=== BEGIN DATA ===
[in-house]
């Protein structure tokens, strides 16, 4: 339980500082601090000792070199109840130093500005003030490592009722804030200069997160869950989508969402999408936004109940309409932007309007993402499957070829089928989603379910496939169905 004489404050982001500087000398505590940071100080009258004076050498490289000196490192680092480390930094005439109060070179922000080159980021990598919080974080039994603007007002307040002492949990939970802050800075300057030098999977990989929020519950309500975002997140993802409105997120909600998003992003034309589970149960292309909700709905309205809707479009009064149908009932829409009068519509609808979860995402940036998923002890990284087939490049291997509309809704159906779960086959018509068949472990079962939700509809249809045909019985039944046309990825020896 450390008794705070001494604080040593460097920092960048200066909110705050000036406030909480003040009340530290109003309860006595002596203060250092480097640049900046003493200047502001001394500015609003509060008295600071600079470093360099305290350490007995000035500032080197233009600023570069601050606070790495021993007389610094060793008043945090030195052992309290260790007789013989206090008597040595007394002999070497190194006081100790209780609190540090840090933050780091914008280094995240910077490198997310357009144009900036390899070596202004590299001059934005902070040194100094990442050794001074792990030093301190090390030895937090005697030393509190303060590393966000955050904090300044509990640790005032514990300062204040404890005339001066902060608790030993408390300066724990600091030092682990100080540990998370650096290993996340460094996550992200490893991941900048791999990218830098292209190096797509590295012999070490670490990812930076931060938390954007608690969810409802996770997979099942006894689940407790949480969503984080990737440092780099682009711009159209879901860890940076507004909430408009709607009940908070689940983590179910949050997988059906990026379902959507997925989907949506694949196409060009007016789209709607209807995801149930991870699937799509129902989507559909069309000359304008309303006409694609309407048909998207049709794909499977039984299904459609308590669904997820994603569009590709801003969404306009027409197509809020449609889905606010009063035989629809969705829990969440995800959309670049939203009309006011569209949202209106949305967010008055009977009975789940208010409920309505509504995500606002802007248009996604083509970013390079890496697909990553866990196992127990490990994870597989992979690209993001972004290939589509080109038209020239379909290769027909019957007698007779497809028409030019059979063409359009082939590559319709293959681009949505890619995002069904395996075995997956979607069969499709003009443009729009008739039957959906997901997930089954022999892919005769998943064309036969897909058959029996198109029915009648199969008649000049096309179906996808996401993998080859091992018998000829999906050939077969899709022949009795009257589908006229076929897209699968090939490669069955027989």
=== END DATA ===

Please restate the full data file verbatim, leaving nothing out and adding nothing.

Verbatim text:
[in-house]
């Protein structure tokens, strides 16, 4: 339980500082601090000792070199109840130093500005003030490592009722804030200069997160869950989508969402999408936004109940309409932007309007993402499957070829089928989603379910496939169905 004489404050982001500087000398505590940071100080009258004076050498490289000196490192680092480390930094005439109060070179922000080159980021990598919080974080039994603007007002307040002492949990939970802050800075300057030098999977990989929020519950309500975002997140993802409105997120909600998003992003034309589970149960292309909700709905309205809707479009009064149908009932829409009068519509609808979860995402940036998923002890990284087939490049291997509309809704159906779960086959018509068949472990079962939700509809249809045909019985039944046309990825020896 450390008794705070001494604080040593460097920092960048200066909110705050000036406030909480003040009340530290109003309860006595002596203060250092480097640049900046003493200047502001001394500015609003509060008295600071600079470093360099305290350490007995000035500032080197233009600023570069601050606070790495021993007389610094060793008043945090030195052992309290260790007789013989206090008597040595007394002999070497190194006081100790209780609190540090840090933050780091914008280094995240910077490198997310357009144009900036390899070596202004590299001059934005902070040194100094990442050794001074792990030093301190090390030895937090005697030393509190303060590393966000955050904090300044509990640790005032514990300062204040404890005339001066902060608790030993408390300066724990600091030092682990100080540990998370650096290993996340460094996550992200490893991941900048791999990218830098292209190096797509590295012999070490670490990812930076931060938390954007608690969810409802996770997979099942006894689940407790949480969503984080990737440092780099682009711009159209879901860890940076507004909430408009709607009940908070689940983590179910949050997988059906990026379902959507997925989907949506694949196409060009007016789209709607209807995801149930991870699937799509129902989507559909069309000359304008309303006409694609309407048909998207049709794909499977039984299904459609308590669904997820994603569009590709801003969404306009027409197509809020449609889905606010009063035989629809969705829990969440995800959309670049939203009309006011569209949202209106949305967010008055009977009975789940208010409920309505509504995500606002802007248009996604083509970013390079890496697909990553866990196992127990490990994870597989992979690209993001972004290939589509080109038209020239379909290769027909019957007698007779497809028409030019059979063409359009082939590559319709293959681009949505890619995002069904395996075995997956979607069969499709003009443009729009008739039957959906997901997930089954022999892919005769998943064309036969897909058959029996198109029915009648199969008649000049096309179906996808996401993998080859091992018998000829999906050939077969899709022949009795009257589908006229076929897209699968090939490669069955027989």